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Fork Rosetta for commercial license

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Fork Rosetta for commercial license


My name is Or and I'm new to this forum so I appologise if my query is trivial or if this is not the right sub forum or category.

I work as a software developer at a company that uses Rosetta, we have a commertial licence. Sometimes, we change the CPP code, for example to add a new mover. 

We wish to create an inner github repo of Rosetta to keep track of our own changes.

We have tried to naively creating a local repo and pushing it to gihub, using the source that we download using our commertial license, this method introduces some problems such as handeling very large commits.

I know I can create a script that takes the source code and commits mini baches of it every time, I fear this might break things.

Is there anything easier/safer I can do?

I know that Rosetta's repo is only accessible for academic users, is there a way I can create a fork of the repo for commertial usage? 

Thank you kindly!


Post Situation: 
Mon, 2023-04-03 08:40


There are a few things in development in regard to this (, but in the meantime, you should be able to ask for commercial developers license.  In that way, you would have access to the private github repo and can put your changes back into Rosetta for others to use.  You could also work in a branch with your code, but any fixes/etc. could be merged in to benefit the code base.  If you are interested in this, you can sign an agreement through CoMotion license group.  It's pretty straightforward.  I would ask whomever setup the license to email CoMotion in order to ask about it. 

Mon, 2023-04-03 08:49

The Official Rosetta development Git is for RosettaCommons members only, and we don't (currently) permit forks. I think we do have a "releases" repository that's accessible for academic users which has just the release version of the code in it. I don't believe we have issues with it, though I don't believe it's on Github. (Github will enforce size restrictions over and above what Git itself imposes.)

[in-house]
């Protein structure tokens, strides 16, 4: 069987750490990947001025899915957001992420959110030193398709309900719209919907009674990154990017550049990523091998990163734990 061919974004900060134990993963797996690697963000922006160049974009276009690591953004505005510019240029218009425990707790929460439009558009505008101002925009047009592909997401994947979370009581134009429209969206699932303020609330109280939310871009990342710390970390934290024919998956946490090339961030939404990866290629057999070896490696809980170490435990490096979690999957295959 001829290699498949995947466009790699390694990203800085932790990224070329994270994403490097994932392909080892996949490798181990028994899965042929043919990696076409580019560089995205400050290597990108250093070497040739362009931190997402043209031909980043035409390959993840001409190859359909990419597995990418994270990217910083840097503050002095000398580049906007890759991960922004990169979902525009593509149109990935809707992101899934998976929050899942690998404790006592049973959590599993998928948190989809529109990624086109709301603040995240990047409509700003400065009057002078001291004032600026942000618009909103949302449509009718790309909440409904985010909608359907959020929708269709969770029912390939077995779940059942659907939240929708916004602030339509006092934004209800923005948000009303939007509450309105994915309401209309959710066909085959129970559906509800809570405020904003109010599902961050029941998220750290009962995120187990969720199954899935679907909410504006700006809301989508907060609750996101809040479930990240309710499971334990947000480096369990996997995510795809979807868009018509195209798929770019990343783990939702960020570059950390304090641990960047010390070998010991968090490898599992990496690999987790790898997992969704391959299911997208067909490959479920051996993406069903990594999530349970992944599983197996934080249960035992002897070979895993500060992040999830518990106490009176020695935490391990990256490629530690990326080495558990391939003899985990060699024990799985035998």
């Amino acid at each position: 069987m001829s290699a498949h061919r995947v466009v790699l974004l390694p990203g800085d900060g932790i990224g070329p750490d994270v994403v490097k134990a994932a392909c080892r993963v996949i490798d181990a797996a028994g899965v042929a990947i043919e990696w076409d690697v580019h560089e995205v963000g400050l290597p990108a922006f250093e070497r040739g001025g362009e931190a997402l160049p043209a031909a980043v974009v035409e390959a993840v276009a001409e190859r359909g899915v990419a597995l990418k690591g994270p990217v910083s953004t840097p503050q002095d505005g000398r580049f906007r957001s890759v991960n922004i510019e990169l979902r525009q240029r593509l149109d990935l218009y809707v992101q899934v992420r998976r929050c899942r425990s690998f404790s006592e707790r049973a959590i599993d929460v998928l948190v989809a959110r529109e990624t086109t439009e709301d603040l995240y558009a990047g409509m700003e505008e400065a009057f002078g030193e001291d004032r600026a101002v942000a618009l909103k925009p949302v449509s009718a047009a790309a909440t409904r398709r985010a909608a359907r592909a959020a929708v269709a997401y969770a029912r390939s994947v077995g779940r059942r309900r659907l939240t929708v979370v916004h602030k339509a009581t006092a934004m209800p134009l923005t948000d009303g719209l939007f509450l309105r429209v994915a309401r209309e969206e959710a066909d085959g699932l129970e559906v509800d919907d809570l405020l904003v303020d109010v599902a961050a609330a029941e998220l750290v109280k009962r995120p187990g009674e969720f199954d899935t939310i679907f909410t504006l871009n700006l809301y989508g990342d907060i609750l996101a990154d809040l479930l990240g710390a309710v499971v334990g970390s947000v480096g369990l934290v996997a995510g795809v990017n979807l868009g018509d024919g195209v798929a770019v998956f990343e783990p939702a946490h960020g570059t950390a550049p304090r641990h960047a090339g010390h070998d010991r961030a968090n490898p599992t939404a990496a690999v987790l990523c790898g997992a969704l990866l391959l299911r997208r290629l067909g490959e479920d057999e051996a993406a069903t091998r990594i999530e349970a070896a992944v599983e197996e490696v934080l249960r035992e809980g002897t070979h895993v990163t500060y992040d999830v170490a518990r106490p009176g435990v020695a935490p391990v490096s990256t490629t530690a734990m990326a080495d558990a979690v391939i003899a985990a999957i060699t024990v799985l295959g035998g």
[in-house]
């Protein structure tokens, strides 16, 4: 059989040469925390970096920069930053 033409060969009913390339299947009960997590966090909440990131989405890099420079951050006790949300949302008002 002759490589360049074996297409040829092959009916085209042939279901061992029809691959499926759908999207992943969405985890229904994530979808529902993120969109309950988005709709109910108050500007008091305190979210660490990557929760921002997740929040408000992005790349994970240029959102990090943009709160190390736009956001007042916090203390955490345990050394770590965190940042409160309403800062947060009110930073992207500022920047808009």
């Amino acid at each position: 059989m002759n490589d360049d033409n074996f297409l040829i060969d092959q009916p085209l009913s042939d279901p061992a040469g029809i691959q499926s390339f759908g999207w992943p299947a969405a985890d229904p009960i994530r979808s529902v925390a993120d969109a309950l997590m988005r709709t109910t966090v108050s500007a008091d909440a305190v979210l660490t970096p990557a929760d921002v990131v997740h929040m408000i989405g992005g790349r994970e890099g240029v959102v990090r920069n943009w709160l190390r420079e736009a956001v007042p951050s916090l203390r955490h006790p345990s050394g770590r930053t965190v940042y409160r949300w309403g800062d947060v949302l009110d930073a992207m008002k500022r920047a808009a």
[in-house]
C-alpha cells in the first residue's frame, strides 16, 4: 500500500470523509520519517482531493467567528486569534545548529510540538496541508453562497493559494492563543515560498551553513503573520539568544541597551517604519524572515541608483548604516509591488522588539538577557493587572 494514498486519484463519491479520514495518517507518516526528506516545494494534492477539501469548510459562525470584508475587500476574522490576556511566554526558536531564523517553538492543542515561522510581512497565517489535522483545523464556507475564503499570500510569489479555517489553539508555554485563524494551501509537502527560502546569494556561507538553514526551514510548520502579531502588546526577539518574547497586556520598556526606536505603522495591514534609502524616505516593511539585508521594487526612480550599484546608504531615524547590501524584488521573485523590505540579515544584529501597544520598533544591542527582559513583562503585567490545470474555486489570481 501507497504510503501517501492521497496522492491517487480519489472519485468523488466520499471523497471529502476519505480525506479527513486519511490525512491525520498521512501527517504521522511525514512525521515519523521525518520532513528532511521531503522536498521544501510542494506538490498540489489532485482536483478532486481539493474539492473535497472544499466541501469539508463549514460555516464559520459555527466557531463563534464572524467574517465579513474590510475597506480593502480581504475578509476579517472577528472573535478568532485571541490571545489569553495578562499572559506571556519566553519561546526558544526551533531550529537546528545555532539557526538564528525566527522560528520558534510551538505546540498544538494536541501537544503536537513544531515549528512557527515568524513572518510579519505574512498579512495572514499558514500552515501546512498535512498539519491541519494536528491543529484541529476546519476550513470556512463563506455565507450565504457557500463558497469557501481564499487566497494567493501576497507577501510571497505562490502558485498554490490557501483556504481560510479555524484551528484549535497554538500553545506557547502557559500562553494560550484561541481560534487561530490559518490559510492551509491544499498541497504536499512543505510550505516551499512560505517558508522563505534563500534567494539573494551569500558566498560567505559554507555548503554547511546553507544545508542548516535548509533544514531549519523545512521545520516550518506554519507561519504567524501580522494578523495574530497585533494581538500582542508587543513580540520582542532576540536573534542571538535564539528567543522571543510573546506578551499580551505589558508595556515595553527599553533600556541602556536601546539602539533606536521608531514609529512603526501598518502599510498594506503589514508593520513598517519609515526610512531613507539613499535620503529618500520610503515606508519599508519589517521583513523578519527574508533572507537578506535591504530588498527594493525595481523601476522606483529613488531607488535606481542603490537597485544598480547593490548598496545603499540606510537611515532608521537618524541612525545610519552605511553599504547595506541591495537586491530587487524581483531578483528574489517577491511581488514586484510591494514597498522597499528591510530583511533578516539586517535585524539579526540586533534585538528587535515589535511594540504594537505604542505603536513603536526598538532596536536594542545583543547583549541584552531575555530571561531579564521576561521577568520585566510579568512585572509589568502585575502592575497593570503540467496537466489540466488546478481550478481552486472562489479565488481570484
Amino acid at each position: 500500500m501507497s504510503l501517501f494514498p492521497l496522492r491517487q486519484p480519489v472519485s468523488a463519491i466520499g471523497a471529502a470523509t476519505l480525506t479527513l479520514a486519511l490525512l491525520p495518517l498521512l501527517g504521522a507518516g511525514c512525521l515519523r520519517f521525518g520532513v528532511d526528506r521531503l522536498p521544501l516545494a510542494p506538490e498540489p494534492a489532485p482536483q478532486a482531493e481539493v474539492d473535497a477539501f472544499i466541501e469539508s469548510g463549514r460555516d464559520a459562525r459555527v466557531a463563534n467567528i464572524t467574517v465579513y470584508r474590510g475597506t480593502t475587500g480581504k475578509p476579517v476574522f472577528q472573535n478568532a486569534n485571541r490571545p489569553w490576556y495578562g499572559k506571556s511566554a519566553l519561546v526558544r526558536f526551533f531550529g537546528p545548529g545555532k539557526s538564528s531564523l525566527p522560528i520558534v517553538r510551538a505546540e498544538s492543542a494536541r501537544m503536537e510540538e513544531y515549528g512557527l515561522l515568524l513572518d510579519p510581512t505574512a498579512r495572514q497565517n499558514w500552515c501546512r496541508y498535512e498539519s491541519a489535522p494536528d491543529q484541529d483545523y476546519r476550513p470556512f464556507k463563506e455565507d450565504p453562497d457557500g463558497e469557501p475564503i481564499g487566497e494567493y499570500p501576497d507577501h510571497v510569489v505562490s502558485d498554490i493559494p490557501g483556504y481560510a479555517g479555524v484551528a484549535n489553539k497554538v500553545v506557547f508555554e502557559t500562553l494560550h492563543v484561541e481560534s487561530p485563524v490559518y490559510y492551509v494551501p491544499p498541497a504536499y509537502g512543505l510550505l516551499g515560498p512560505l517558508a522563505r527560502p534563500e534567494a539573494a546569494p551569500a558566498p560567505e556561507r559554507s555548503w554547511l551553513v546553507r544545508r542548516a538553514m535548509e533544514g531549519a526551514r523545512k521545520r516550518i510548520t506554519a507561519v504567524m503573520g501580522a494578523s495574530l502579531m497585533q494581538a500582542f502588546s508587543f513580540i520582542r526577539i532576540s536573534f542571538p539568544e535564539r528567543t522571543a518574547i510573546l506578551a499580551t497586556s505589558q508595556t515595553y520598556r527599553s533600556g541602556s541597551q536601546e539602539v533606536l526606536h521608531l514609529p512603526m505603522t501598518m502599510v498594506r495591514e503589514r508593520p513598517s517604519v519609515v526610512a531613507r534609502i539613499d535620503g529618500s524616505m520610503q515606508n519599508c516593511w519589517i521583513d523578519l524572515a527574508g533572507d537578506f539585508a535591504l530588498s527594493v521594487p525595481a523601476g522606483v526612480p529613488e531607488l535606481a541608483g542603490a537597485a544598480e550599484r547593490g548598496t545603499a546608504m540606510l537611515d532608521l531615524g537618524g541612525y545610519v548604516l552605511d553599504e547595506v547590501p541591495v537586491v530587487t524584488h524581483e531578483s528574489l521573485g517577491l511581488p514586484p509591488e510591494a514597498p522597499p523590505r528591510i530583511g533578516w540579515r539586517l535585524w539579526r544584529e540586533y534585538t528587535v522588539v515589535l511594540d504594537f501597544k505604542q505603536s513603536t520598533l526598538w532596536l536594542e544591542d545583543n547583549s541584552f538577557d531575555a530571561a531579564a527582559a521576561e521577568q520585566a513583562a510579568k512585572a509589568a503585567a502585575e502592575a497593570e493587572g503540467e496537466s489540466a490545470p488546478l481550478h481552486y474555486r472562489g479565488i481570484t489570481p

What I might suggest you do is based on what we do with the development Git repo -- submodules. You can break the Rosetta distribution down into submodules, and thus each submodule only has to take a fraction of the code. For example, you could split source/ out as a separate submodule from demos/ and documentation/, rather than attempting to put everything together into a single repo. (Honestly, unless you're actively working on demos and documentation, etc., you might just be able to omit them from your repo altogether.) By being judicious about which subdirectories are submodules, you can probably reduce things to be small enough.


One final note, of which you're probably already aware. If you do post your internal Rosetta repo to Github (or some other such site), make sure you make it a private repo, accessible only by company-internal people. Posting the code in a way the general public can access would be a violation of your licensing terms.

Mon, 2023-04-03 09:36

The problem might be about wanting to set up a private repo to protect proprietary code that the company has developed.  If the company is paying for Rosetta, they have absolutely no obligation to turn over new algorithms (new IP that they own) to the Commons, or make their new methods visible to their competitors by putting them in a shared repository.  (Indeed, no one has any obligation to turn over new IP to the Commons, unless their employer expects them to do so, or they themselves are employed by the Commons.)

You can set up a private fork of the RosettaCommons repository using either Bitbucket or Gitlab; either of these have repo size limits that are larger than the Rosetta repository.  Alternatively, you can set up a partial or shallow clone (with history only going back a certain amount of time) on Github.  In any of these cases, you'll need to do this on the commandline.  (You create a new repo at, say, Bitbucket, set a new origin for your clone of the Rosetta repo that points to the Bitbucket repo, and push the branches and tags that you want in your fork for a full clone.  For a partial or shallow clone, there may be additional steps.)  You will also need to fork a number of the submodules that are necessary for compilation, and you'll need to be sure to grab the tags (not just the commit history), since the versioning script looks for these.

Wed, 2023-06-14 14:39